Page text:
Generally, having early knowledge of credit card fraud is necessary. There are ways to minimize the damages a thief can cause to your card account if the card is stolen or lost. you need to Lodge your report to your card issuers immediately.
Also, your creditor will cancel your account and issue a new credit card with a fresh account number to stop any fraudulent charges from being made to your account.
Credit Card Fraud
However, these days credit card compromise is on the increase. Credit card compromise means that credit card information may be obtained by an unauthorized individual(s). It, therefore, means that your card number could be used by someone else. Monitor your account daily and report any fraudulent activities to the creditor. Getting a fraud alert from your creditor would alert you of suspicious activity on your account.
Examples of Credit Card Fraud
Furthermore, credit card fraud has become a big business for criminals. According to Javelin Research, Over 15.4 million Americans were involved in identity theft fraud in 2016. However, knowing identity thieves are looking for your data should help you protect yourself from becoming a victim. Below are various types of fraud that are common:
Drivers License Identity Theft
This is the most common form of ID theft. Criminals steal your ID try to make purchases under your name and get other forms of identification with their picture which can lead to criminal identity theft. You can add an initial security alert to your credit file if your driver’s license is stolen.
Mail Identity theft
This is one of the oldest patterns for a criminal to steal your personal information. A thief may be able to access and retrieve your financial account information to make purchases.
Credit Card Fraud or Debit Card Fraud
However, Fraudsters can steal your credit card account number, PIN, and security code to make unauthorized transactions, without your physical credit card. This unlawful transaction like these is Card-not-present-fraud.
Online Shopping Fraud or E-commerce Fraud
Fraud like this occurs when criminal leverage stole payment information or fraudulently acquired bank or credit card accounts to attempt retail transactions without the account owners’ knowledge.
Additionally, there are other examples of credit card fraud; Social Security number identity Theft, Account Takeover Identity theft, Senior Identity theft or Senior Scams, Child Identity theft, Tax Identity theft, Biometric ID theft, Criminal Identity theft, synthetic identity theft, New Account Takeover, Medical identity theft, Loan Stacking Fraud, Mortgage Fraud, Auto Lending Fraud, Employment Identity theft, Bust out Fraud, and Internet of Things Identity theft.
Credit Card Fraud Alert and How Do I Sign Up
Receiving credit card fraud hurts credit card issuers more than a cardholder. This makes an issuer wants to improve its services to ensure cardholders’ protection. if you detect fraudulent activity always report credit card fraud promptly.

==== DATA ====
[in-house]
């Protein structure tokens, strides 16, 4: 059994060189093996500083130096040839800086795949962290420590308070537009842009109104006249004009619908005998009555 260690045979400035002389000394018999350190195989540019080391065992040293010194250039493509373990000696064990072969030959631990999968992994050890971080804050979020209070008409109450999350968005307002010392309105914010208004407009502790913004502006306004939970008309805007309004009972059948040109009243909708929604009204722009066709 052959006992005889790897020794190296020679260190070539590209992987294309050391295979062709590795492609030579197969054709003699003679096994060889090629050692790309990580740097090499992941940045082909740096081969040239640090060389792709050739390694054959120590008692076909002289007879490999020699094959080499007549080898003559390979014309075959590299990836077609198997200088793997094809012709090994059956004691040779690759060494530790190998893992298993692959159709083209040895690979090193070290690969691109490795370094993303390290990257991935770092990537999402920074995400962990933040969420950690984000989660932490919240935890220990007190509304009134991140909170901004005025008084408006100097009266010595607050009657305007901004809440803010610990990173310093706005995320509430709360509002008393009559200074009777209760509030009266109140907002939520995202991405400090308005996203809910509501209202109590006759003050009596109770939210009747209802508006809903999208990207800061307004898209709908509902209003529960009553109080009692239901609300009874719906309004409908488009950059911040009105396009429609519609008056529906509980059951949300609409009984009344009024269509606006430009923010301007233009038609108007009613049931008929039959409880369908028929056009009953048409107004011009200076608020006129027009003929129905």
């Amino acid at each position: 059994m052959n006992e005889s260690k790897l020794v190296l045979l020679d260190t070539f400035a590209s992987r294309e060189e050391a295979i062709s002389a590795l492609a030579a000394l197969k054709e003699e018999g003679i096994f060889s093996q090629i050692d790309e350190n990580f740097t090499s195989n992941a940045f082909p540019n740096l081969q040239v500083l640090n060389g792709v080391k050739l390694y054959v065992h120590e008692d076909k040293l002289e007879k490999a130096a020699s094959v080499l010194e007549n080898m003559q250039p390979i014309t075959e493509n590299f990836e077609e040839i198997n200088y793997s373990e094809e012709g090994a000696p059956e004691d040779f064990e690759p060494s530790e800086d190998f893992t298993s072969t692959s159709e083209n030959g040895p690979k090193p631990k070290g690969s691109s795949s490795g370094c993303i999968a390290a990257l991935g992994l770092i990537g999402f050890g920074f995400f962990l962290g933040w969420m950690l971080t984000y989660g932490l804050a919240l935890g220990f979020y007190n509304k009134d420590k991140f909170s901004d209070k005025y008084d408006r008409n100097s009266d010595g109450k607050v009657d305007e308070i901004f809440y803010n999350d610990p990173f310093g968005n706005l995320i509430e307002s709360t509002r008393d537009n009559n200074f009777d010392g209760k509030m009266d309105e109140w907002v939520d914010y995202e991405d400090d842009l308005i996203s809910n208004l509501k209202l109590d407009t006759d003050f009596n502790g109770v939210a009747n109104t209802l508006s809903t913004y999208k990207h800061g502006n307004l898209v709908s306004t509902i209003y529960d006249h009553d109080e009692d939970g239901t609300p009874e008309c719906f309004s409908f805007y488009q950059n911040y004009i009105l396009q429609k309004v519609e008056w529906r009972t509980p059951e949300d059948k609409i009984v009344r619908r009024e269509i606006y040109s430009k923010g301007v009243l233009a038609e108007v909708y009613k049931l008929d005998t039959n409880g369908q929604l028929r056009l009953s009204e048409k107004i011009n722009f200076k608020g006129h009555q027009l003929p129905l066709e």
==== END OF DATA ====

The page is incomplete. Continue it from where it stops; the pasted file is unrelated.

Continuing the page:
Furthermore, to find out if your card issuers offer fraud alert notifications, simply log into your credit card online account. Or contact your credit card customer service for inquiries. Each credit card issuer’s website is different. Once you log into your account, search for the menu. Next, edit you’re your profile or account settings. Then you’ll see the fraud Notifications to your credit card issuers’ offers.
How To Protect Yourself From Credit Card Fraud
Generally, Credit card fraud happens every day in a variety of ways. You can’t always prevent it from taking place, but you can also prevent it and protect yourself against card fraud. Here are a few fraud protection steps;
- Don’t give your account number to anyone on the phone. Especially if you have not done any business transactions with them before, do an online search on such a company.
- Carry your cards separately from your wallet. In case of a wallet loss and always ensure that you only carry the particular card you need for that outing
- Never sign a blank receipt, draw a line through any blank spaces above the total
- Keep your eyes on your card during a transaction. Ensure that you get your card back immediately after any transactions
- Always save your receipt to compare with your statement
- Open your bills promptly or check them online often and reconcile them with the purchases you’ve made.
- Report any questionable charges to the card issuers
- Notify your card issuer if your address changes or if you will be traveling and the destination
- Do not write your account number on the outside of the envelope.
In summary, Credit card fraud alerts are a complimentary service offered by your credit card issuer. Of course, you should always monitor your credit card activity by logging into your account periodically between billings and reviewing transactions.